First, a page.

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One of our followers on Instagram requested recommendations for short classics—so our booksellers put together some favorites!
This raucous classic, finally out of the archives and into print, by Harlem Renaissance writer Claude McKay, is a whirlwind taking us back and forth across the Atlantic and expounding on disability, queer and straight lives, politics, and dancing. It begins with Lafala lying in a hospital bed. By chance he lost his legs, and, since in America, he sued the company responsible. With money in his pockets and corks on his stumps, he’s heading back to Marseille to try to woo his lady love, a prostitute named Aslima. But things never go smoothly, and a rag-tag group of dockworkers plus a socialist join his efforts while others try to take advantage of him or seek revenge. I thoroughly enjoyed reading this and wheeling from one wild mishap to the next. -Kaitlyn
Following WWII the UK experienced a labor shortage and encouraged people from the Commonwealth to emigrate to the “Mother Country.” The Housing Lark places us squarely within a group of friends, all immigrants from the Caribbean living in 1960s London, who may (or may not) have found jobs but are all experiencing extreme housing discrimination. The “lark” is their plan to pool their money to buy a house, and lark it seems as these dreamers waste their savings and imperil their hope. This novel is a wonderful bridge between Marlon James’s The Book of Night Women and Zadie Smith’s White Teeth. What I loved most of all was how funny it is—not what you typically expect in postcolonial literature! -Kaitlyn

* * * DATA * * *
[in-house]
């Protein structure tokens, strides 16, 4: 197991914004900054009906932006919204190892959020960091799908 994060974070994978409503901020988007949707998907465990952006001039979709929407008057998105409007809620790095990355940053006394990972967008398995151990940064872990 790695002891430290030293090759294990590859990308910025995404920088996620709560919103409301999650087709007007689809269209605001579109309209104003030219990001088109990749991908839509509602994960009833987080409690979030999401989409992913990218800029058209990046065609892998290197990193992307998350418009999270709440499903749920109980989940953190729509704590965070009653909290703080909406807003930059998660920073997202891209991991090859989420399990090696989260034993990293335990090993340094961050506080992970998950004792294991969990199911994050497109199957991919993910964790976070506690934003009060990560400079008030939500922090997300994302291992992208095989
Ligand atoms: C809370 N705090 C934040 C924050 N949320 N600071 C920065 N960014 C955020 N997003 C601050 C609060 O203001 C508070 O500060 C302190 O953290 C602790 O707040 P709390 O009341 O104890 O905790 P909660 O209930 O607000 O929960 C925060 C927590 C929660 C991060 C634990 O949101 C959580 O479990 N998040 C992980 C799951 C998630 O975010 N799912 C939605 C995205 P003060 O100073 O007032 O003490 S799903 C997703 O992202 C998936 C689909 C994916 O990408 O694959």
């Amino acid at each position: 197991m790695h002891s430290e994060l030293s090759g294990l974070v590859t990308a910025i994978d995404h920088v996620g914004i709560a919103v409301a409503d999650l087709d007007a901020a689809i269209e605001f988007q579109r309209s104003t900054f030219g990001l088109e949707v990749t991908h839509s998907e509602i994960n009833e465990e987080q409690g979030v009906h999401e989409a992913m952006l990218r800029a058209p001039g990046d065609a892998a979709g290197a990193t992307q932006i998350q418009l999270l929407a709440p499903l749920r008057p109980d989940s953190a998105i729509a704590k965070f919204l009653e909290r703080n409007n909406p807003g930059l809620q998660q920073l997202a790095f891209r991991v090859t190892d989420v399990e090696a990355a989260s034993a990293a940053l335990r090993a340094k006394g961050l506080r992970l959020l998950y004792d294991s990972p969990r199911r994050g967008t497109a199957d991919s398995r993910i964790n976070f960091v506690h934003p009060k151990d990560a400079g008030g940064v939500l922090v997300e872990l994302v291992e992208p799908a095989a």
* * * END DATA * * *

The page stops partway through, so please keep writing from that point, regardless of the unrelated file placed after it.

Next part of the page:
I read this novel for the first time in my freshman lit seminar in college. While discussing a pivotal scene of violence, another student slammed both the book and his mind shut, refusing to keep reading because he disagreed with a choice that a character made, calling the book unrealistic because he could never picture himself doing what she did. My professor asked us to look at our own lives, at the ways in which we were protected from ever having to make such a choice, to consider that other lives force choices that may seem unimaginable to us. For the first time I saw the potential for reading to cultivate empathy, how it can be used as a tool to break open our narrow perspectives and show us other facets of the human experience. Morrison’s writing is stunningly visceral, and I revisit this novel when I need a reminder of what incredible writing is and of what it can do. I hope that someday that student finished the book. —Kelsey
This book reads like a lucid dream. Revisiting the murder of a friend that occurred 27 years prior, the narrator wanders through the memories that surround the event like a psychedlic haze. The weather, dreams, wild parties, hangovers, sex, and (misdirected) passions of these characters create a confused, surreal mosaic of the murder, the plans of which were known by everyone, including the victim - so how could it have happened? The question creates a spiral with no clear, central answer; as we move toward the center, the pace of the story escalates, its humor darkening and thickening and culminating in brutality. Short and spell-casting, this book is ever-relevant, a meditation on accountabiliity and respsonsibility within our communities. —Madison